"Overall, the SNC review showed gaps between industry practices and the expectations for safe- and- sound banking articulated in the guidance," regulators said in the supplement report. "Thirty-one percent of leveraged transactions originated within the past year exhibited structures that were cited as weak, mainly because of a combination of high leverage and the absence of financial covenants. Other weak characteristics observed included nominal equity and minimal de-leveraging capacity."

Industry observers said they understood regulatory concerns on overleveraging and poor underwriting after the mortgage meltdown. However, observers were concerned that borrowers who tend to be more leveraged are moving outside of the banking system and turning to nonbank lenders to seek financing.

"This is a move on the regulators' part to try to prevent excessive risk taking by large banks that these zero-interest rates have really encouraged," said Jeff Davis, managing director of the financial institutions group at Mercer Capital. "It will push more of this leveraged lending outside the traditional banking system into the shadow banking market."

Jaret Seiberg, a senior policy analyst at Guggenheim Securities, said in a note that the regulatory crack-down on leveraged lending is a "negative" for mega banks that do such lending and issue collateralized loan obligations.

It is "offering opportunities for nonbanks such as insurers and business development companies to fill the breach," Seiberg said.

Industry reports have indicated that leveraged loan portfolios are shrinking from last year. Leverage loan issuance dropped by 15% to $807 billion through October compared to a year earlier, according to Thomson Reuters LPC.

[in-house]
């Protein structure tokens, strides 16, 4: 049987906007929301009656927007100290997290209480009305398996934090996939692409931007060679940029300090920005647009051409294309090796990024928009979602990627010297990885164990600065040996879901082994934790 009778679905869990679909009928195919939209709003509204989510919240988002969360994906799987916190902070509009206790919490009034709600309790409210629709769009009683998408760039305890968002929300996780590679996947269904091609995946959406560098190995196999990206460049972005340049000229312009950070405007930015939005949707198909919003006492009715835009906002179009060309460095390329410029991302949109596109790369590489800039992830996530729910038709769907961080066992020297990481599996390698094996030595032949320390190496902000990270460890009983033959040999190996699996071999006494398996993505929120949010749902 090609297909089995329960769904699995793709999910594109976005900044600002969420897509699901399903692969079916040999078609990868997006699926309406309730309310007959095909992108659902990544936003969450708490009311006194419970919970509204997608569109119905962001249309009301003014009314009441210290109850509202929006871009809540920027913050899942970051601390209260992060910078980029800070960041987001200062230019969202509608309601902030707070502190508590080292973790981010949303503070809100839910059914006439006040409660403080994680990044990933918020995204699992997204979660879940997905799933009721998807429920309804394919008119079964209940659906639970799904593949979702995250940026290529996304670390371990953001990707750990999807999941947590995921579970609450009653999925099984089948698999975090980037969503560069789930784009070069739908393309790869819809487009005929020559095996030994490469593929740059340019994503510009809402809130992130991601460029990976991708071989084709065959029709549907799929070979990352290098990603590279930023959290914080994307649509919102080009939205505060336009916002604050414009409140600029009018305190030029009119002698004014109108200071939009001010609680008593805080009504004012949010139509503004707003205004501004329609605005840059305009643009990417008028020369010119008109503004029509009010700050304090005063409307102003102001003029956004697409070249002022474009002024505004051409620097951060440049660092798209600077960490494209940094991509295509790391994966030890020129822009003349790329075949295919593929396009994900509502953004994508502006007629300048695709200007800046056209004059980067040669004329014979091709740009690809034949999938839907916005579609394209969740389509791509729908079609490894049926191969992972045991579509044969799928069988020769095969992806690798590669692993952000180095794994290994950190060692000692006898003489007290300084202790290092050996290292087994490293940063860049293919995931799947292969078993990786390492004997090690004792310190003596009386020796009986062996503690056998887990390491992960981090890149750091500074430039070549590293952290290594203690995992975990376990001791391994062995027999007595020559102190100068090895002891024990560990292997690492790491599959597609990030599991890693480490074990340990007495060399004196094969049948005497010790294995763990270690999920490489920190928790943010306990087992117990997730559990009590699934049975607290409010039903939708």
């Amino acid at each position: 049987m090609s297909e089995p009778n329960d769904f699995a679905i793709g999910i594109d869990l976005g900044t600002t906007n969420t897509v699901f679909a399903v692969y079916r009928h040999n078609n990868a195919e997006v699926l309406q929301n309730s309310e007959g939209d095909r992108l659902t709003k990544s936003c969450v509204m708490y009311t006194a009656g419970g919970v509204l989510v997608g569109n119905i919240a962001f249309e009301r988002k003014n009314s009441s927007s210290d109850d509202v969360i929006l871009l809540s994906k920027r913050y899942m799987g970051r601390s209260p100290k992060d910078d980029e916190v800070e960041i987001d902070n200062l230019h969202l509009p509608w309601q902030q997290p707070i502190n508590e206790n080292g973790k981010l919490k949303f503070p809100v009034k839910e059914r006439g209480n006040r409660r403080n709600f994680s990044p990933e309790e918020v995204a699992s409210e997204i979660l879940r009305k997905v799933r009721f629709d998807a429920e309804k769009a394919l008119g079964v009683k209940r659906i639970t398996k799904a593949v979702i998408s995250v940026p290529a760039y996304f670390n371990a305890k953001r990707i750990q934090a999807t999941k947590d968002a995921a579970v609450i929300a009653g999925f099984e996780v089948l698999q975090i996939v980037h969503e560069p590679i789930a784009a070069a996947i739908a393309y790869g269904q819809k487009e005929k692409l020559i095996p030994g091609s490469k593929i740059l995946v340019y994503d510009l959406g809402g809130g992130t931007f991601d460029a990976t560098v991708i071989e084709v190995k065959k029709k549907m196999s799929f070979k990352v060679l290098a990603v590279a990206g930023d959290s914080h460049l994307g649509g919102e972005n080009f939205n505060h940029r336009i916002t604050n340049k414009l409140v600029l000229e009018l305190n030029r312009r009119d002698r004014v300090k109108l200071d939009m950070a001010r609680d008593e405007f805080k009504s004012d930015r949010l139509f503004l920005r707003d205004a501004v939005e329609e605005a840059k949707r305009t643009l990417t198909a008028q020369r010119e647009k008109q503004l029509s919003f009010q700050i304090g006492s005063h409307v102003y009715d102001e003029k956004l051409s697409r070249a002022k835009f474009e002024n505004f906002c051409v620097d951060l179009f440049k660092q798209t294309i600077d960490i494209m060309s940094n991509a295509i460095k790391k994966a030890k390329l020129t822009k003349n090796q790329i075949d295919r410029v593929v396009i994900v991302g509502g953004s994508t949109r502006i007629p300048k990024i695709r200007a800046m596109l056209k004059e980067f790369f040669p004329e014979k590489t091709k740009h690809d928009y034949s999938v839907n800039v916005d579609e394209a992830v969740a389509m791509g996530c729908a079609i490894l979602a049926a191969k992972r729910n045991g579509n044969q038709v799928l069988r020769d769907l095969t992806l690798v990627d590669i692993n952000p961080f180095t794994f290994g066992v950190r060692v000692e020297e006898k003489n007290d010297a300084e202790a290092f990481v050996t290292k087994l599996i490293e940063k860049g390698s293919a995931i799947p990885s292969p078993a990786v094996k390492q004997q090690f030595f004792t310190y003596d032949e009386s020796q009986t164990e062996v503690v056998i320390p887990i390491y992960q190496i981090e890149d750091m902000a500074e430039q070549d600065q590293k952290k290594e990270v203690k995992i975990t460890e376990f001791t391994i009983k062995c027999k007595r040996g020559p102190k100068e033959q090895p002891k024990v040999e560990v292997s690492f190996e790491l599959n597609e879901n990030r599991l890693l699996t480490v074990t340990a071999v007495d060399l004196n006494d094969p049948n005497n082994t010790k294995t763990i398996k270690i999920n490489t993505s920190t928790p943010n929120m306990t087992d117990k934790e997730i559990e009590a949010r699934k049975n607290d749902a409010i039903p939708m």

"We appreciate the banking agencies' focus on the quality of bank underwriting and are making every effort to work within the Leveraged Lending Guidance issued by the banking agencies to ensure U.S. companies continue to have access to affordable loans," said Bram Smith, executive director of the Loans Syndications & Trading Association, in an emailed statement. "Non-investment grade U.S. companies have unique characteristics and financing needs. Recognizing the uniqueness of these borrowers, we encourage the agencies to continue to evaluate leveraged loans on nuanced basis, balancing the importance of a safe system, while ensuring that credit-worthy companies are still able to access the financing they need."

Overall, credit quality on large commercial loans remained stagnant in 2014 after seeing improvements in the three years prior to 2013, according to regulators. The report looked at corporate loans exceeding $20 million that are shared by three or more lenders. Overall, criticized assets were at $340.8 billion, up from $302 billion a year before. Criticized assets were more than 10% of total commitments, about the same percentage as the 2013 findings, which are double that of pre-crisis levels, regulators said.

Analysts said it will likely be another year before the effect of the leverage loan guidance and regulatory crackdown is seen in the report.

The regulators, "to their credit, they tried to be flexible in terms of its guidance in not trying to be too hard and fast" but "they started to tighten up mid-year," Davis said. "So next year, you will see a more pronounced impact of their regulatory tightening of the screws."

Rachel Witkowski is a community banking reporter at American Banker.